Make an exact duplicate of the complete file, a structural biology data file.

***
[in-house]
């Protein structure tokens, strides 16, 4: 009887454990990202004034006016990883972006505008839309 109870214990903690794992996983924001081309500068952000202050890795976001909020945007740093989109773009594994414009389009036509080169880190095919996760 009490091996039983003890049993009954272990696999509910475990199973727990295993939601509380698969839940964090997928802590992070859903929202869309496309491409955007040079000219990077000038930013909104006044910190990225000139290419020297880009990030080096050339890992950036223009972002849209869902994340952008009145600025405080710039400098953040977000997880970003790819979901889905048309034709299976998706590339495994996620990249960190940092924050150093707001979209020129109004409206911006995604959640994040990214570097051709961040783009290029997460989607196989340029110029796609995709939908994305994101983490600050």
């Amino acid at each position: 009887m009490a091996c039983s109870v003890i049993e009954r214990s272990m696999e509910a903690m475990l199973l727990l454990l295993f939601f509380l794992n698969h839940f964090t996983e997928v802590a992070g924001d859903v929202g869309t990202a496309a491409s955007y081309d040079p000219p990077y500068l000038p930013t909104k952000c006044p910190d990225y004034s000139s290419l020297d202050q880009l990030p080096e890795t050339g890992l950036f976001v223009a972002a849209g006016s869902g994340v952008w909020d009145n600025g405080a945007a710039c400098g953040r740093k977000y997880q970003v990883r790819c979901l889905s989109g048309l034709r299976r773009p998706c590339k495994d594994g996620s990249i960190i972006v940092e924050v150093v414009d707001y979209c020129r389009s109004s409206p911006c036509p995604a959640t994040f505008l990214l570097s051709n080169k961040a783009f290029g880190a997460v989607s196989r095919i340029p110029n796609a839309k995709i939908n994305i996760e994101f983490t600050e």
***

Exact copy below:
[in-house]
């Protein structure tokens, strides 16, 4: 009887454990990202004034006016990883972006505008839309 109870214990903690794992996983924001081309500068952000202050890795976001909020945007740093989109773009594994414009389009036509080169880190095919996760 009490091996039983003890049993009954272990696999509910475990199973727990295993939601509380698969839940964090997928802590992070859903929202869309496309491409955007040079000219990077000038930013909104006044910190990225000139290419020297880009990030080096050339890992950036223009972002849209869902994340952008009145600025405080710039400098953040977000997880970003790819979901889905048309034709299976998706590339495994996620990249960190940092924050150093707001979209020129109004409206911006995604959640994040990214570097051709961040783009290029997460989607196989340029110029796609995709939908994305994101983490600050």
């Amino acid at each position: 009887m009490a091996c039983s109870v003890i049993e009954r214990s272990m696999e509910a903690m475990l199973l727990l454990l295993f939601f509380l794992n698969h839940f964090t996983e997928v802590a992070g924001d859903v929202g869309t990202a496309a491409s955007y081309d040079p000219p990077y500068l000038p930013t909104k952000c006044p910190d990225y004034s000139s290419l020297d202050q880009l990030p080096e890795t050339g890992l950036f976001v223009a972002a849209g006016s869902g994340v952008w909020d009145n600025g405080a945007a710039c400098g953040r740093k977000y997880q970003v990883r790819c979901l889905s989109g048309l034709r299976r773009p998706c590339k495994d594994g996620s990249i960190i972006v940092e924050v150093v414009d707001y979209c020129r389009s109004s409206p911006c036509p995604a959640t994040f505008l990214l570097s051709n080169k961040a783009f290029g880190a997460v989607s196989r095919i340029p110029n796609a839309k995709i939908n994305i996760e994101f983490t600050e």